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Review: Trinity #16

Overview: The Kobra Cult has kidnapped Deadshot’s daughter Zoe on New Year’s Eve as revenge for killing their leader. The Trinity, at the behest of Batman, work with Deadshot to find Zoe.


Synopsis (spoilers ahead): Batman intercepts and engages a Kobra van driving in downtown Gotham. One of the Kobra members takes a pill that transforms him into a mutant reptile. The mutant Kobra member seems to be getting the upper hand in the fight with Batman when Deadshot intervenes and says he won’t be sidelined anymore because Kobra took his daughter.


Elsewhere, Diana and Clark have brought their loved ones to attend Bruce’s Wayne Enterprises New Year’s Eve party. They remark how he seems to be running late as usual when they notice an explosion in another area of the city. Superman and Wonder Woman arrive at the scene where they find Batman and Deadshot fighting the Kobra cultists and they’re just in time to prevent Deadshot from killing one. The fight is over quickly and Batman explains to Superman and Wonder Woman that Deadshot is working with him with Waller’s permission to find Zoe. Superman and Wonder Woman agree to help and start scouring the city for any Kobra affiliated vans that could be carrying Zoe.


Batman and Deadshot realize that pursuing the vans is a wild goose chase and that the New Year’s Eve celebration near Times Square is the real target. Back at the Wayne Entreprises party, Lois and Steve Trevor are dancing when three Kobra members transform into mutant reptiles and start creating mayhem. The Trinity arrive and easily subdue two of the mutants. The third mutant has a quantum bomb that is wired to his heartbeat and set to go off at midnight. As the countdown ticks down and the Trinity seem to be having no effect on the bomb, Deadshot fires a sniper rifle from a distant rooftop and kills the mutant. Superman then throws the bomb into the sky so that no one is harmed.


Deadshot defends his decision to kill the mutant to the Trinity and says that he’s going to continue to search for his daughter by killing every Kobra member. Batman reiterates his promise to find Zoe and, under the influence of the Lasso of Truth, Deadshot admits he deserves to be locked up and advises the Trinity to spend time with the people they love.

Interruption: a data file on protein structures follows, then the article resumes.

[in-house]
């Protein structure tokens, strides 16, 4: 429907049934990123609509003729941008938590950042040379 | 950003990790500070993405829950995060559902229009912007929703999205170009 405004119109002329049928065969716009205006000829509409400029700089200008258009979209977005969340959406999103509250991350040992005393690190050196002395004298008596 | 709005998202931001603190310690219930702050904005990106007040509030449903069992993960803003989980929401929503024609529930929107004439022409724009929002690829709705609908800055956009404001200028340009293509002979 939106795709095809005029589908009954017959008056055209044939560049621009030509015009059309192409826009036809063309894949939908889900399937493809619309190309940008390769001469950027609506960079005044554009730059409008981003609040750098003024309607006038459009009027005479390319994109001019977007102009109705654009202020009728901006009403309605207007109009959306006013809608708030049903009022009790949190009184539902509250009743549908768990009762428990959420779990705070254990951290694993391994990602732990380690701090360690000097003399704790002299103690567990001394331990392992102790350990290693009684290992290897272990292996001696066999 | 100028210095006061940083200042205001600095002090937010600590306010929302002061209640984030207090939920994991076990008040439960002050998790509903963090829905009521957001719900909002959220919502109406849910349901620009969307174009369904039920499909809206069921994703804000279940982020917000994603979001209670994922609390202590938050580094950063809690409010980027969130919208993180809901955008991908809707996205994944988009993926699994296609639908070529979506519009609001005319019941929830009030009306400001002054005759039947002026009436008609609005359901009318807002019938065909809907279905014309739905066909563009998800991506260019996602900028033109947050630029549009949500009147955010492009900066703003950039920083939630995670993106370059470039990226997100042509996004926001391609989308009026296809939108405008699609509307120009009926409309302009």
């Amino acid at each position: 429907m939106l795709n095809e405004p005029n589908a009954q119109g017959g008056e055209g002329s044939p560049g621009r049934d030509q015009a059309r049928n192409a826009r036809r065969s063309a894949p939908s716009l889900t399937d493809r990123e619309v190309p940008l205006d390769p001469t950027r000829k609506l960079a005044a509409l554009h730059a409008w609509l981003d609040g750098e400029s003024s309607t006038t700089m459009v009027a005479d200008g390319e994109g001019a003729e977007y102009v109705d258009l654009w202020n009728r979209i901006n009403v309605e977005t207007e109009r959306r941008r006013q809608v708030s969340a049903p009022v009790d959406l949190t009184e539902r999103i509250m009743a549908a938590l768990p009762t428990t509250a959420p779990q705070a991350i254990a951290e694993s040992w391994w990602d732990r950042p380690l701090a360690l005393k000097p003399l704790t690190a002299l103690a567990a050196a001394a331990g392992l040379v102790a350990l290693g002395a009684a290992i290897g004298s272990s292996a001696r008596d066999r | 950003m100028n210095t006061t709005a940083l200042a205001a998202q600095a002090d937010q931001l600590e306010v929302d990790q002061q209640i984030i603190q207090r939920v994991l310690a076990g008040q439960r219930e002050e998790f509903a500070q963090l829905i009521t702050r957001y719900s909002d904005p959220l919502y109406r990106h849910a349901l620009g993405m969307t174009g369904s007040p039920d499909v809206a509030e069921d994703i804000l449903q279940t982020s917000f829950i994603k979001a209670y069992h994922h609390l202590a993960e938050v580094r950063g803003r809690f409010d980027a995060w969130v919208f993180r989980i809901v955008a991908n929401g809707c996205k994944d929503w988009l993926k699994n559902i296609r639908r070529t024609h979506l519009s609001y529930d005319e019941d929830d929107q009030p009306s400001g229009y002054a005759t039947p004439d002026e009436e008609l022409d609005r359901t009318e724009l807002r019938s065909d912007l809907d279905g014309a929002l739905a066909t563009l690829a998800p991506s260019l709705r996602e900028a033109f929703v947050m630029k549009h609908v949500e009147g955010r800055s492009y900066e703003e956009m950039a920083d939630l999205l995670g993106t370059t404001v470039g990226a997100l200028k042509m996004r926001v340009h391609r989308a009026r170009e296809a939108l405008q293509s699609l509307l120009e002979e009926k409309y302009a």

Analysis: I don’t think the tone of this story meshed well with a holiday themed one-shot issue. Instead of a chase story, a story that featured more light-hearted character moments that explore the Trinity’s relationships would have been more appropriate. In my opinion, the best parts of this issue are the three character monologues that the Trinity get, and the conversation Clark and Diana have at the party about Bruce. Diana’s monologue reminds us of the importance of living a life that is about caring for others. Clark’s monologue touches on fatherhood and the joy and sadness of seeing a child grow up. Bruce’s monologue mentions regrets, the value of time and holding onto the moments of happiness that we have. These perspectives are all part of the characters and something that readers can relate to during the holiday season.


Unfortunately, this story does not seem to have a logical plot. Kobra has captured Zoe as a means to exact revenge on Deadshot and Batman but their plan inexplicably gives Deadshot and Batman time to find Zoe and try to save her. Everyone eventually realizes the whole plan is a ruse to detonate a bomb and they arrive in time to save everyone, but they mysteriously can’t do anything with the bomb. The mutant remarks that Superman is not strong enough to fly him away while Wonder Woman’s strength also apparently has no effect. However, after Deadshot shoots the mutant with the bomb, Superman is able to rip the bomb off the mutant and throw it into the sky. The whole event seems contrived just to get Deadshot to kill someone. I’m not buying that Superman isn’t strong enough to fly the mutant out to begin with. The ending of the story is also really abrupt and not necessarily a true ending. Zoe is still in the hands of Kobra, but no one outside of Deadshot seems to be exhibiting any urgency to go find her. I don’t know if this is going to be addressed in the Suicide Squad series, but it seems like a really odd place to leave things. There’s really no pay off at the end of this story.


I enjoyed the artwork and V. Ken Marion’s take on a snowy Gotham City. The panel on the first page of Batman looking out over the city with part of the Gotham skyline behind him is beautiful. V. Ken Marion’s Superman and Wonder Woman look just as bright and powerful as ever and his Deadshot looks like a deadly killing machine. I’m glad we got a panel where Deadshot showed his face because it further humanized him in his search for his daughter. This probably would have worked really well at the end of the issue when Deadshot is being held by the Lasso, but his face is hidden behind his helmet.


Final Thoughts: Not a lot of holiday spirit or payoff in this one shot story. It feels like a missed opportunity because this is a team book and Deadshot’s relationship with his daughter is one of the more complex parent-child relationships in the DC Universe. I’m interested to see what a new creative team will bring to this series starting in 2018.


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